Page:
I am 7/8 Slovak and have done none of the compassionate works that you have mentioned here in this post. I am certain that those whom you have helped are very grateful.



        My husband and I did help out a cousin of mine when she came to the United States. She ended up marrying an American and lives in the US now.



        We managed to visit with her and her little girl while visiting Slovakia last spring. She was home for a visit at the same time that we were there. This was really kind of funny since it is the first time we have seen her since she married, she only lives about 8 hours from us, and we have to see her in Slovakia! But, when we visited, she mentioned to us how very grateful she was for what we did for her, and that she would never have been able to manage the first trip over if we had not been at the airport to pick her up and help her get settled into her summer job.



        So, you see, you never know how little things that you do may impact the life of someone.



        And, regarding my heritage, there was not one relative whom I met who did not welcome me with open arms and treat me as if I were a fellow Slovak. When it comes down to it, that's really what counts, isn't it?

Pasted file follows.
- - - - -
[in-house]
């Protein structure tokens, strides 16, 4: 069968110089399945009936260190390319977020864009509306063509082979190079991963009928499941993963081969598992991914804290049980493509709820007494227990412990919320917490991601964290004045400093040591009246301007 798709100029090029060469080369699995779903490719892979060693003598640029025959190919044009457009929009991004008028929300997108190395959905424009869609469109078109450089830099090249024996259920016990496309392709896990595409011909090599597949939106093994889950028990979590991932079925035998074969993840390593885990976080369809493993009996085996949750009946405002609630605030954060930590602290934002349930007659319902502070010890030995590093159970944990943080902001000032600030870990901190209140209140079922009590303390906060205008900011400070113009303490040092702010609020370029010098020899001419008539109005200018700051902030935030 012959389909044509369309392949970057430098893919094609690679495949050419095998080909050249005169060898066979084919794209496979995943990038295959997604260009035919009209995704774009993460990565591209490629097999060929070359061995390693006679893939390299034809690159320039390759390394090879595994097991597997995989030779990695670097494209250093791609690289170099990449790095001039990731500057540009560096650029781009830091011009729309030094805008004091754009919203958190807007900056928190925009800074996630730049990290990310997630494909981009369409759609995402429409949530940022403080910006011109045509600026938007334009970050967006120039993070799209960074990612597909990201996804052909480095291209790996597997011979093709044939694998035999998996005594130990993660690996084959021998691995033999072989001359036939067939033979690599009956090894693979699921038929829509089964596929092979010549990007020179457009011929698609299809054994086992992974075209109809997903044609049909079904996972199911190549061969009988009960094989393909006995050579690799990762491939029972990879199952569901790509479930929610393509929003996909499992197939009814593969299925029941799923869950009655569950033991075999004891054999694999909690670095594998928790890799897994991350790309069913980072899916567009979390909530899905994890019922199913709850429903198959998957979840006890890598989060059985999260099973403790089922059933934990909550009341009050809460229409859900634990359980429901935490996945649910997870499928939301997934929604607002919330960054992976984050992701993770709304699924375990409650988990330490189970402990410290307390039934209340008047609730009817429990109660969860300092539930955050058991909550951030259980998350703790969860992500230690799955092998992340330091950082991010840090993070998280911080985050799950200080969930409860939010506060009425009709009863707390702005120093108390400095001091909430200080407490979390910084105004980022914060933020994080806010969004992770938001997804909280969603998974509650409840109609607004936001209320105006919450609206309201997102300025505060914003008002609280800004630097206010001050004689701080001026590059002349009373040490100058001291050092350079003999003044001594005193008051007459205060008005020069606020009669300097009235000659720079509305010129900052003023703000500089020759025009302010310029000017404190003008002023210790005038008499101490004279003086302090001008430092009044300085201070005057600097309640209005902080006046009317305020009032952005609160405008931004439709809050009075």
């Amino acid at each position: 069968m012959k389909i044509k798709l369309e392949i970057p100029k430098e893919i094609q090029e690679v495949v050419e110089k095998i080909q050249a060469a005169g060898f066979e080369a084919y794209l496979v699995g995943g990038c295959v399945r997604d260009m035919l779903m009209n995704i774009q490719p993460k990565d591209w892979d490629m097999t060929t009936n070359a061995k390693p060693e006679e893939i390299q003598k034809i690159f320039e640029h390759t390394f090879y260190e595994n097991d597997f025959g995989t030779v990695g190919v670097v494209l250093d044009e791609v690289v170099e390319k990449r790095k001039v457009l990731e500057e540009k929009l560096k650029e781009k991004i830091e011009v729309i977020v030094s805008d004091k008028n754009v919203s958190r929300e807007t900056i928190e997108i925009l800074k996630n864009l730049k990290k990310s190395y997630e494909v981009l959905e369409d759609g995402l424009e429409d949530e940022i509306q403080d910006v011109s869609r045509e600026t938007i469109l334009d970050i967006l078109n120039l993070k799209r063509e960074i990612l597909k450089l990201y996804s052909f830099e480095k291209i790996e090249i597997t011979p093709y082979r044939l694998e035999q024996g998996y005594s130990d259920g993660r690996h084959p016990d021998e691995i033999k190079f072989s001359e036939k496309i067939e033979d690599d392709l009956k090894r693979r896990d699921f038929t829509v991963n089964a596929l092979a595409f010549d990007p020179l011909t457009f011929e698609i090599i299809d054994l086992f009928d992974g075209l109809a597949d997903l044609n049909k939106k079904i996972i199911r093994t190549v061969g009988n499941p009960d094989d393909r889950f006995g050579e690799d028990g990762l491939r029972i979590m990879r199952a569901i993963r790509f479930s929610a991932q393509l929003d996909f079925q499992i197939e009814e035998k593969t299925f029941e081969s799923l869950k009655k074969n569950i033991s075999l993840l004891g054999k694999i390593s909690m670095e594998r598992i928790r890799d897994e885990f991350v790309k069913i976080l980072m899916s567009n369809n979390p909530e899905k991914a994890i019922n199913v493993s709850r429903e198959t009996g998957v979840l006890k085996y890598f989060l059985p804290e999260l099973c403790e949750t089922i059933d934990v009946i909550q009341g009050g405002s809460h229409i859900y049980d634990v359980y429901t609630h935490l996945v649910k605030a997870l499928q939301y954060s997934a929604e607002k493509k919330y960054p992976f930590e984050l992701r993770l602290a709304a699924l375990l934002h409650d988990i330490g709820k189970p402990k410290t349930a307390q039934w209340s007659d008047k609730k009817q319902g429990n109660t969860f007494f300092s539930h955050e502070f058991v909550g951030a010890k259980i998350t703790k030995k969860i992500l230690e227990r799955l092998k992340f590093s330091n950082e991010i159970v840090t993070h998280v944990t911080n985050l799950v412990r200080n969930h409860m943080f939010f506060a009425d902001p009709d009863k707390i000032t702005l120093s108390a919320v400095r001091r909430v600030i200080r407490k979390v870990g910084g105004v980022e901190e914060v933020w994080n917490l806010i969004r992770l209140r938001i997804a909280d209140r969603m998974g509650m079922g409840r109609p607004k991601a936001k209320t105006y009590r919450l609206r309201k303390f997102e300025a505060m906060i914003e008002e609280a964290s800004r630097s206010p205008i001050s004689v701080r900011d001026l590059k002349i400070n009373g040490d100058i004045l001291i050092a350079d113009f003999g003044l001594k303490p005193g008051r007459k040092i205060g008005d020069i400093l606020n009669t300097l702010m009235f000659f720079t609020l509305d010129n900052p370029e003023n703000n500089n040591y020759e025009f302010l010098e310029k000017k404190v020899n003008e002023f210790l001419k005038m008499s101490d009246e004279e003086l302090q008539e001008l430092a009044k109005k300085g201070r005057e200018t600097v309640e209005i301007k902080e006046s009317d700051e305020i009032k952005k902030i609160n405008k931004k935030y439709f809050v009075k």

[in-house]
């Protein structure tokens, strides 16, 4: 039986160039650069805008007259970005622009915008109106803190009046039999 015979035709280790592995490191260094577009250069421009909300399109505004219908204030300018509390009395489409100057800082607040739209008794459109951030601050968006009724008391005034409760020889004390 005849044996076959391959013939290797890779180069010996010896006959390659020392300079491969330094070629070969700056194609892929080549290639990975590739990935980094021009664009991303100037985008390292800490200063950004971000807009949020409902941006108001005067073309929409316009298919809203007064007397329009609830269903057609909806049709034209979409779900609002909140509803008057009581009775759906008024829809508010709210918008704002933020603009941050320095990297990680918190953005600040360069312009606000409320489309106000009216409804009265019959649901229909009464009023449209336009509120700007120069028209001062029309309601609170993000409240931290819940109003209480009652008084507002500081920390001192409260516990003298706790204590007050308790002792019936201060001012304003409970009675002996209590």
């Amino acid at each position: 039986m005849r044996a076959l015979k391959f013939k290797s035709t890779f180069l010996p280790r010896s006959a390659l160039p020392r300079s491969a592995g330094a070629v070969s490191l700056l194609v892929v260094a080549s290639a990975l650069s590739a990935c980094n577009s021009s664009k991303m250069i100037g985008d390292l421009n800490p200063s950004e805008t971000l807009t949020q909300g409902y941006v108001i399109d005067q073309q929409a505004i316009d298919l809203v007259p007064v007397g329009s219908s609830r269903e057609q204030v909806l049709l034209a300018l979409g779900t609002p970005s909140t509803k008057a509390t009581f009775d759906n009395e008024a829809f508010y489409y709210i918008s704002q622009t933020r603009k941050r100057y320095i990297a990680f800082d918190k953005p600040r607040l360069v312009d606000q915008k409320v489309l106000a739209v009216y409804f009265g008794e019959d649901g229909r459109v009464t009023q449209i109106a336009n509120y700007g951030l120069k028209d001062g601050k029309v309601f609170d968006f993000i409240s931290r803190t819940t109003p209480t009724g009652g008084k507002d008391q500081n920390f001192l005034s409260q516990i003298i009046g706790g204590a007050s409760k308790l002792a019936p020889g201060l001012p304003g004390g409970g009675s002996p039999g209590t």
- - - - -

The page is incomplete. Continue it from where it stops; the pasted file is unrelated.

Have a great day.

        Barbara



        >

        > although only "1/2" Slovak, I was raised, culturally as a 100%. I have been active in our culture all of my life. I sponsored 6 of our people who left the communist country, sharing my home and pocketbook until they were settled.

        >

        > I began traveling to Slovakia in 1971, brought my mother there 4 times and brought relatives for visits 8 times. I also accompanied 14 of my relatives for visiting "home". My visit last year was my 28th. last visit

        >

        > After the fall of communists, I raised over $1200. for renovating our Church In Kuty. I love my people and boosted them financially, until communism was gone and they were able to subsist on their own.

        >

        > I participated in the annual Slovak cultural celebration until the closing of our church in 2009. I bake Slovak pastry for our people in nursing homes and hospitals for each Easter and Christmas.

        >

        > Eight years ago, I had a Slovak family fro Skalica staying with me for 2 years, until their sons were given the USA citizenship allowed, because their father was naturalized.

        >

        > Seven years ago, I was asked by Joe Hornak to contact a Slovak young man in Albany, NY. I did and he now lives with me. He is an MD and works locally. His family has been here for the past 2 years.

        >

        > I lend my services to help people with their genealogy and have been very successful in my research, a very time consuming process.

        >

        > I have been singing our folk songs since I can remember but now most of my singer friends are gone.

        >

        > That is enough data! The reason for writing this is to finally ask AM I A SLOVAK ?

        >

        > Ja som pysny ze som Slovak!

        >

        > Nech Pan Boh daj Pozehnaj,

        >

        > Vilko

        >